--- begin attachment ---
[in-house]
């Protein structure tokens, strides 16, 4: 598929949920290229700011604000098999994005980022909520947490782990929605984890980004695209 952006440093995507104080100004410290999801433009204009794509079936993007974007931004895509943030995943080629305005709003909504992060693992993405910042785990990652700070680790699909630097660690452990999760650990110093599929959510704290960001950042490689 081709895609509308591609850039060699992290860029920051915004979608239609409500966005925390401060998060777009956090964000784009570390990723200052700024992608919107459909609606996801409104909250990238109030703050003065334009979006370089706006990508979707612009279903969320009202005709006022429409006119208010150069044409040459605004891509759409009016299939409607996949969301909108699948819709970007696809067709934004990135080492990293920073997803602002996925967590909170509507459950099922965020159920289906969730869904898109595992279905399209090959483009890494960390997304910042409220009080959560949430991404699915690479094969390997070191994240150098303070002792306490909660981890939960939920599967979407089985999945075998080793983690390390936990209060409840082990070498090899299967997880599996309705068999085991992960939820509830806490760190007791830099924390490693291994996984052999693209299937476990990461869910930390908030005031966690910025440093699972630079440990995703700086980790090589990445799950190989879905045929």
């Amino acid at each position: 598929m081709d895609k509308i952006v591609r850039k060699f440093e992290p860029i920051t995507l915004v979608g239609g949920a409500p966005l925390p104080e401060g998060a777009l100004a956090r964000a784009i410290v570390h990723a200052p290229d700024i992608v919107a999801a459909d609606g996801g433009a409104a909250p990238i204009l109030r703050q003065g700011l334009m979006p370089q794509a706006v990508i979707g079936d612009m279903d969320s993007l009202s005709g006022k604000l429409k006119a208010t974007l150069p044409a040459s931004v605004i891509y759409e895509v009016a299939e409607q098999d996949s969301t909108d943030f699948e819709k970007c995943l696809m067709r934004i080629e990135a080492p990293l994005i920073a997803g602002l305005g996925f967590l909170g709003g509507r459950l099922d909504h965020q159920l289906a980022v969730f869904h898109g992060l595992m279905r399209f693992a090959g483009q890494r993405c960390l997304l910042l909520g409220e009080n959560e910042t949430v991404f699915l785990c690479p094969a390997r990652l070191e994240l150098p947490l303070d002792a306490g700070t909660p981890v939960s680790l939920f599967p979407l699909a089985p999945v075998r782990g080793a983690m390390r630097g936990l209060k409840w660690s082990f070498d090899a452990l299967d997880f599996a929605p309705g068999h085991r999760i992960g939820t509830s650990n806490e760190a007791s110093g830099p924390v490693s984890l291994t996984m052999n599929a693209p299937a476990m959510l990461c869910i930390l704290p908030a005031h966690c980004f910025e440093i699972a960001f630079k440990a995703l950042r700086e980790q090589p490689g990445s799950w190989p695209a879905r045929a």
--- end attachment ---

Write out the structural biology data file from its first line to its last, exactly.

[in-house]
């Protein structure tokens, strides 16, 4: 598929949920290229700011604000098999994005980022909520947490782990929605984890980004695209 952006440093995507104080100004410290999801433009204009794509079936993007974007931004895509943030995943080629305005709003909504992060693992993405910042785990990652700070680790699909630097660690452990999760650990110093599929959510704290960001950042490689 081709895609509308591609850039060699992290860029920051915004979608239609409500966005925390401060998060777009956090964000784009570390990723200052700024992608919107459909609606996801409104909250990238109030703050003065334009979006370089706006990508979707612009279903969320009202005709006022429409006119208010150069044409040459605004891509759409009016299939409607996949969301909108699948819709970007696809067709934004990135080492990293920073997803602002996925967590909170509507459950099922965020159920289906969730869904898109595992279905399209090959483009890494960390997304910042409220009080959560949430991404699915690479094969390997070191994240150098303070002792306490909660981890939960939920599967979407089985999945075998080793983690390390936990209060409840082990070498090899299967997880599996309705068999085991992960939820509830806490760190007791830099924390490693291994996984052999693209299937476990990461869910930390908030005031966690910025440093699972630079440990995703700086980790090589990445799950190989879905045929």
């Amino acid at each position: 598929m081709d895609k509308i952006v591609r850039k060699f440093e992290p860029i920051t995507l915004v979608g239609g949920a409500p966005l925390p104080e401060g998060a777009l100004a956090r964000a784009i410290v570390h990723a200052p290229d700024i992608v919107a999801a459909d609606g996801g433009a409104a909250p990238i204009l109030r703050q003065g700011l334009m979006p370089q794509a706006v990508i979707g079936d612009m279903d969320s993007l009202s005709g006022k604000l429409k006119a208010t974007l150069p044409a040459s931004v605004i891509y759409e895509v009016a299939e409607q098999d996949s969301t909108d943030f699948e819709k970007c995943l696809m067709r934004i080629e990135a080492p990293l994005i920073a997803g602002l305005g996925f967590l909170g709003g509507r459950l099922d909504h965020q159920l289906a980022v969730f869904h898109g992060l595992m279905r399209f693992a090959g483009q890494r993405c960390l997304l910042l909520g409220e009080n959560e910042t949430v991404f699915l785990c690479p094969a390997r990652l070191e994240l150098p947490l303070d002792a306490g700070t909660p981890v939960s680790l939920f599967p979407l699909a089985p999945v075998r782990g080793a983690m390390r630097g936990l209060k409840w660690s082990f070498d090899a452990l299967d997880f599996a929605p309705g068999h085991r999760i992960g939820t509830s650990n806490e760190a007791s110093g830099p924390v490693s984890l291994t996984m052999n599929a693209p299937a476990m959510l990461c869910i930390l704290p908030a005031h966690c980004f910025e440093i699972a960001f630079k440990a995703l950042r700086e980790q090589p490689g990445s799950w190989p695209a879905r045929a």